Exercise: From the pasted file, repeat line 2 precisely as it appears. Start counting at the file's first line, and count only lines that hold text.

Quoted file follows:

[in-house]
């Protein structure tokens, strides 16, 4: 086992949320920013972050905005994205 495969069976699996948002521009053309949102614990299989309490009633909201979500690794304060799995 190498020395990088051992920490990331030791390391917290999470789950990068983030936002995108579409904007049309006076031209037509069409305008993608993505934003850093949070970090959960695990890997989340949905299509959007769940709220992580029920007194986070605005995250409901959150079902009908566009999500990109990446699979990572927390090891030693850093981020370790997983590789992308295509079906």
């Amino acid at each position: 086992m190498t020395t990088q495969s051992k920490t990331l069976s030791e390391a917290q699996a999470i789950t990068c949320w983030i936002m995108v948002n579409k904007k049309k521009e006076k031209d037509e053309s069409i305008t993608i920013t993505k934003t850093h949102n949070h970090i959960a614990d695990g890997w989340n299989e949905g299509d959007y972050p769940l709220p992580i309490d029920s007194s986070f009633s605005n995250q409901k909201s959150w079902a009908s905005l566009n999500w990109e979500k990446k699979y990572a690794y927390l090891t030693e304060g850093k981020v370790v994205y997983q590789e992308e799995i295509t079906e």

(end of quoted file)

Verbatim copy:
């Protein structure tokens, strides 16, 4: 086992949320920013972050905005994205 495969069976699996948002521009053309949102614990299989309490009633909201979500690794304060799995 190498020395990088051992920490990331030791390391917290999470789950990068983030936002995108579409904007049309006076031209037509069409305008993608993505934003850093949070970090959960695990890997989340949905299509959007769940709220992580029920007194986070605005995250409901959150079902009908566009999500990109990446699979990572927390090891030693850093981020370790997983590789992308295509079906």